CADRE Team Preps Flight Model for Thermal Testing
Engineers prepare a small rover – part of NASA's CADRE (Cooperative Autonomous Distributed Robotic Exploration) technology demonstration that's headed to the Moon – for testing in the thermal vacuum chamber behind them at the agency's Jet Propulsion Laboratory in Southern California in October 2023.
Slated to arrive at the Moon in spring 2024 as part of NASA's CLPS (Commercial Lunar Payload Services) initiative, CADRE is designed to demonstrate that multiple robots can cooperate and explore together autonomously – without direct input from human mission controllers.
A trio of the miniature solar-powered rovers, each about the size of a carry-on suitcase, will explore the Moon as a team, communicating via radio with each other and a base station aboard a lunar lander. By taking simultaneous measurements from multiple locations, CADRE will also demonstrate how multirobot missions can record data impossible for a single robot to achieve – a tantalizing prospect for future missions.
The rover being tested is the first flight model to be completed. Thermal vacuum testing simulates the harsh environment the rovers will face on the journey to the Moon and on the lunar surface: All the air is pumped out of the chamber and the temperature is cycled to high and low extremes.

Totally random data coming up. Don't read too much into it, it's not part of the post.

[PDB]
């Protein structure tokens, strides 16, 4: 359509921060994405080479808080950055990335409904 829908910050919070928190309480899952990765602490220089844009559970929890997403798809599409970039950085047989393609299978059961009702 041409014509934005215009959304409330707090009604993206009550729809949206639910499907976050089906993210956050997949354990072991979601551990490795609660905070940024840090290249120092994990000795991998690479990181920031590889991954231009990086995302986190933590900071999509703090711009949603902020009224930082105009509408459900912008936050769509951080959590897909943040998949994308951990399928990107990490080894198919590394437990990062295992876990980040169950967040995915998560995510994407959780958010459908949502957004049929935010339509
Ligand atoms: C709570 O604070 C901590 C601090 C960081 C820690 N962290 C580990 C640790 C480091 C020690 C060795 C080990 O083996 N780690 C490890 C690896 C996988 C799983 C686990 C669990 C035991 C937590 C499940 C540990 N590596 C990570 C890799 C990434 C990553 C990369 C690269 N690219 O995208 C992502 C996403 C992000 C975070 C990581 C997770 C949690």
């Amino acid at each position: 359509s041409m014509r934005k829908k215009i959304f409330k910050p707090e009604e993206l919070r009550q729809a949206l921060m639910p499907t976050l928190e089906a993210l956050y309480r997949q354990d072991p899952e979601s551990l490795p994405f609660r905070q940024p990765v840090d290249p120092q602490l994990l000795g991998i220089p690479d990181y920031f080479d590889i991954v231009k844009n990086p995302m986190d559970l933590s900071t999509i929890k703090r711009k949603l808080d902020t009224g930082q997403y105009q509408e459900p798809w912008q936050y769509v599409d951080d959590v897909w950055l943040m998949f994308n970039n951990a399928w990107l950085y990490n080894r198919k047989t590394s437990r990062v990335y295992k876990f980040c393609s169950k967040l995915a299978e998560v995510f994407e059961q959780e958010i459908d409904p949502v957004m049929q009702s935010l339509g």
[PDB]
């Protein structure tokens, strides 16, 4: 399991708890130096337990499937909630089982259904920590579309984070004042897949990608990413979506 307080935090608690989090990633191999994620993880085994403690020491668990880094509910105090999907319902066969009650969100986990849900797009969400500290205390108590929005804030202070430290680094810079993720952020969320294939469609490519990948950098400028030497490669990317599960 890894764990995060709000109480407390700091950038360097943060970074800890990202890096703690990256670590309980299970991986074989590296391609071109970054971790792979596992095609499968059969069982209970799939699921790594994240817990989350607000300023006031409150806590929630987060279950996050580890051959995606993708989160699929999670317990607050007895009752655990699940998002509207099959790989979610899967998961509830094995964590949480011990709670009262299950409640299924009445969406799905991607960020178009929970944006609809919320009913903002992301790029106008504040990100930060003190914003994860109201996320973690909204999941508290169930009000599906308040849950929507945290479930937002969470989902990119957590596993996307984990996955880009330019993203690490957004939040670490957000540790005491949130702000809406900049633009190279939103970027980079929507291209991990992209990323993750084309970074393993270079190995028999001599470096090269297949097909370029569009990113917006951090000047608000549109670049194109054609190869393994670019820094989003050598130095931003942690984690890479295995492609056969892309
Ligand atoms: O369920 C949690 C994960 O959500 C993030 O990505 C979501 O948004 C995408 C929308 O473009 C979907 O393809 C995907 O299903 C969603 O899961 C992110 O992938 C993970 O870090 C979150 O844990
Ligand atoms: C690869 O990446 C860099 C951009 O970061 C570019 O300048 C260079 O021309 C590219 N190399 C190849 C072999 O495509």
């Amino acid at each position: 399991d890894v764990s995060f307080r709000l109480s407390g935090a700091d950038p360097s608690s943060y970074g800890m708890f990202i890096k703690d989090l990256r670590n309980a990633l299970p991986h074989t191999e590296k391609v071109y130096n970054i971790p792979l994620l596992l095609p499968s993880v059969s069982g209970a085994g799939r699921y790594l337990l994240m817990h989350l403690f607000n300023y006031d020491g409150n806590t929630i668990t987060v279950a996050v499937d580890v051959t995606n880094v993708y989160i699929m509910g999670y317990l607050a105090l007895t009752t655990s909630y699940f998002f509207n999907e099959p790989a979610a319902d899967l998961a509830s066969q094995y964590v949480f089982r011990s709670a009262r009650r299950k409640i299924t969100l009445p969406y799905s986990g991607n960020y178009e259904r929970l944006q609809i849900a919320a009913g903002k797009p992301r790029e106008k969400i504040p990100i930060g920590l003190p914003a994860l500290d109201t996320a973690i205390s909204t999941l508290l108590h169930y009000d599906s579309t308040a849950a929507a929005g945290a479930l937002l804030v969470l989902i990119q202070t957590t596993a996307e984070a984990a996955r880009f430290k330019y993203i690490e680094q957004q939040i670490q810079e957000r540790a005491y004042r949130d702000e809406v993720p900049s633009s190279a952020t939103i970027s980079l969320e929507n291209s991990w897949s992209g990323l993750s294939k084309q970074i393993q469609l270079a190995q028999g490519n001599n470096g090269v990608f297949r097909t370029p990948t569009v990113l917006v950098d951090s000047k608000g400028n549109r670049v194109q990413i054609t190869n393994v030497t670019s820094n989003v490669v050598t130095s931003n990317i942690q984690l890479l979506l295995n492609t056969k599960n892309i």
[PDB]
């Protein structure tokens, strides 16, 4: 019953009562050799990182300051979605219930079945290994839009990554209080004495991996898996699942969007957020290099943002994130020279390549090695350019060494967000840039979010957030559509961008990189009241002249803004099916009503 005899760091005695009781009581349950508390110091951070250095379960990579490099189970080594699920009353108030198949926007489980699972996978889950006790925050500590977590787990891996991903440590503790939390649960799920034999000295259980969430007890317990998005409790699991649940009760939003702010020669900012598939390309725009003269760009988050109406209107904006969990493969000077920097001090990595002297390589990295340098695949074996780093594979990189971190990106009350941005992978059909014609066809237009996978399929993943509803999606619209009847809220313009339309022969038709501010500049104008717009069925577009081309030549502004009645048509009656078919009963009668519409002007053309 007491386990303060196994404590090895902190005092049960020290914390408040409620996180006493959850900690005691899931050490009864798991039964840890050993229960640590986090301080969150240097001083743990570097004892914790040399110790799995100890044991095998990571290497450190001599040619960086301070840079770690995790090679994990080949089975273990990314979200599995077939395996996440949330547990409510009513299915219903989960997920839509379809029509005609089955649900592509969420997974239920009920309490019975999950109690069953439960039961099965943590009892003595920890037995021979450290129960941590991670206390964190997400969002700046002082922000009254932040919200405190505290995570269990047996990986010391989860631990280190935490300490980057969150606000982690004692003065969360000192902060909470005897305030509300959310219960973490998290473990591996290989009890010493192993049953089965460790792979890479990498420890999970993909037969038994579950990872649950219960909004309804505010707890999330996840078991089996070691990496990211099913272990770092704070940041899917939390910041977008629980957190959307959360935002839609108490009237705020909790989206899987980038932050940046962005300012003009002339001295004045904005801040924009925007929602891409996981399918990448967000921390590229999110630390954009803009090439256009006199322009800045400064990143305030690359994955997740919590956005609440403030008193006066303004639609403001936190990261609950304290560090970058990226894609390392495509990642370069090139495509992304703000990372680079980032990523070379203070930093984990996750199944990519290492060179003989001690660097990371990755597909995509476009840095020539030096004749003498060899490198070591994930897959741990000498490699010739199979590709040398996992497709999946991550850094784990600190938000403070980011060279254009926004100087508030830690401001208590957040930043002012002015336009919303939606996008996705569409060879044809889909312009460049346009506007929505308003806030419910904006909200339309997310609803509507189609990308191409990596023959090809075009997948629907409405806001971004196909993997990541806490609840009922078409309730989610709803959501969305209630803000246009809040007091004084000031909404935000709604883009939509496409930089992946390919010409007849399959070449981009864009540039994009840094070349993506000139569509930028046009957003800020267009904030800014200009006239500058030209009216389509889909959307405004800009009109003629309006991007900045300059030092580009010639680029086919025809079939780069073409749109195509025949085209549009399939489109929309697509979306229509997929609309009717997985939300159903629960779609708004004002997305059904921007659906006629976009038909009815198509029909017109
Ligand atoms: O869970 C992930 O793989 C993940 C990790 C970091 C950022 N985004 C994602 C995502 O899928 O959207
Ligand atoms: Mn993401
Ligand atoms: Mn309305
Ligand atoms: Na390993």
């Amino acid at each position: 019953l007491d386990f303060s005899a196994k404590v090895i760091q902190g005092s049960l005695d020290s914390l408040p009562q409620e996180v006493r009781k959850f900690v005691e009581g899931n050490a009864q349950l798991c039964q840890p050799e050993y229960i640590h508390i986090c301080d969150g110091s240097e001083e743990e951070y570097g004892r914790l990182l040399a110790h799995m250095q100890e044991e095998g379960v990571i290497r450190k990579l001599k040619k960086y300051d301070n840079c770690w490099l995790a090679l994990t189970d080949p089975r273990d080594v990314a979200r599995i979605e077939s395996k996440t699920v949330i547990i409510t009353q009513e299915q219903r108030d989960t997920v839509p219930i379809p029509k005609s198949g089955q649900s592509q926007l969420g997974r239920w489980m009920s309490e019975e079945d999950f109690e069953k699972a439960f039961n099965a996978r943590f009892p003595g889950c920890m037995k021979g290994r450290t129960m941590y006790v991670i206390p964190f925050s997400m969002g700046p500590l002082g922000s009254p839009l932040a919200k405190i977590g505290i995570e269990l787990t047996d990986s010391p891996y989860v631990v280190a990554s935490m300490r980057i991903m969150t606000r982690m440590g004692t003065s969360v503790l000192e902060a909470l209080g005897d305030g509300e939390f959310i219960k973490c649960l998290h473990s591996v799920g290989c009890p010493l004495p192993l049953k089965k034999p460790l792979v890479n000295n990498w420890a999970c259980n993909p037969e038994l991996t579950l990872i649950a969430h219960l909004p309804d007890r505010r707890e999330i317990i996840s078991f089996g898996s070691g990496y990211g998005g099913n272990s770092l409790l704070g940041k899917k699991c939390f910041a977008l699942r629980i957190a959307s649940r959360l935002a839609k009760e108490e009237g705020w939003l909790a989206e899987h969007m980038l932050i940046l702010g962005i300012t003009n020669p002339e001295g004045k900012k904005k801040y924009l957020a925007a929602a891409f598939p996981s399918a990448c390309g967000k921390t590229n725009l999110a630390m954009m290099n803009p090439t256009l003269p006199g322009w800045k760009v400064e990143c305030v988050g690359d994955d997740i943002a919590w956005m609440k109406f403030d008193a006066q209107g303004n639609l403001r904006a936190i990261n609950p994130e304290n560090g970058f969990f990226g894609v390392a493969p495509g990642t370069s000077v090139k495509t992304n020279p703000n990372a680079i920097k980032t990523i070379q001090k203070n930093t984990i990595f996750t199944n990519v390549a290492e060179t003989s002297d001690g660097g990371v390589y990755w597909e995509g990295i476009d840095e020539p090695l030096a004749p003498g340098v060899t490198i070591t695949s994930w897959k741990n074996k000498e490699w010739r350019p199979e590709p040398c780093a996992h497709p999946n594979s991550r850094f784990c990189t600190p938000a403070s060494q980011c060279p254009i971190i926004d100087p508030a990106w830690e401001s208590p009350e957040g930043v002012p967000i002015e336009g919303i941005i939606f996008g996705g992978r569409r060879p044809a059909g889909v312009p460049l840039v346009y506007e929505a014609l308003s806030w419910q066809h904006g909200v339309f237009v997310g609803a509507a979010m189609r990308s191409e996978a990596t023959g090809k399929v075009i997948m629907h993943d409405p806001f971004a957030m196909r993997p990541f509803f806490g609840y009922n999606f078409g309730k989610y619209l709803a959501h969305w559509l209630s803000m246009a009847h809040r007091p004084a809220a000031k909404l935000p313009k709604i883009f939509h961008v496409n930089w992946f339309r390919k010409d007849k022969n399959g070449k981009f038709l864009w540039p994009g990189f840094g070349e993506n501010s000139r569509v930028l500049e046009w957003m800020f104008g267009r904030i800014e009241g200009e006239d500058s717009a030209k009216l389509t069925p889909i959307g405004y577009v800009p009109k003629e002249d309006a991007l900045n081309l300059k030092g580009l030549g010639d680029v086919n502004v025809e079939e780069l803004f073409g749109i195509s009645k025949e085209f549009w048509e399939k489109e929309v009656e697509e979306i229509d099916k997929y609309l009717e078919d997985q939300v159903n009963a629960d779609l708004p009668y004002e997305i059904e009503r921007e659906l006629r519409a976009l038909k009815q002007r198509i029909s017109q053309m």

Figure A is another image of engineers preparing the flight model for thermal vacuum chamber testing.
JPL, a division of Caltech in Pasadena, California, manages CADRE for the Game Changing Development program within NASA's Space Technology Mission Directorate in Washington. The technology demonstration will launch as a payload on the third lunar lander mission by Intuitive Machines, called IM-3, under the CLPS initiative, which is managed by NASA's Science Mission Directorate, also in Washington. The agency's Glenn Research Center in Cleveland and its Ames Research Center in Silicon Valley, California, have both supported the project. Motiv Space Systems designed and built key hardware elements at the company's Pasadena, California, facility. Clemson University in South Carolina contributed research in support of the project.